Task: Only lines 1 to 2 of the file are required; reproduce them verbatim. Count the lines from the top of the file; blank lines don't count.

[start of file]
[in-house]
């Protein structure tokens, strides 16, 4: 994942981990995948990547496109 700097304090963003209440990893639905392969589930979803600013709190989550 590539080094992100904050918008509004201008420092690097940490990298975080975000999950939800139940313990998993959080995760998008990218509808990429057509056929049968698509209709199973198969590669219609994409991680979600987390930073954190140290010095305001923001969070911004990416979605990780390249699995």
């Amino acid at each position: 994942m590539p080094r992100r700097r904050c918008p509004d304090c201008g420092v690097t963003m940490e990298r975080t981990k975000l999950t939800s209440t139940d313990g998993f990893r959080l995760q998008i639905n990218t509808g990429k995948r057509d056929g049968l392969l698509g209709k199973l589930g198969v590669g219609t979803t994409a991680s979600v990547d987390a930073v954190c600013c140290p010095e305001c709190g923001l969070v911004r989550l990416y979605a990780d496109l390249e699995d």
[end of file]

[in-house]
């Protein structure tokens, strides 16, 4: 994942981990995948990547496109 700097304090963003209440990893639905392969589930979803600013709190989550 590539080094992100904050918008509004201008420092690097940490990298975080975000999950939800139940313990998993959080995760998008990218509808990429057509056929049968698509209709199973198969590669219609994409991680979600987390930073954190140290010095305001923001969070911004990416979605990780390249699995």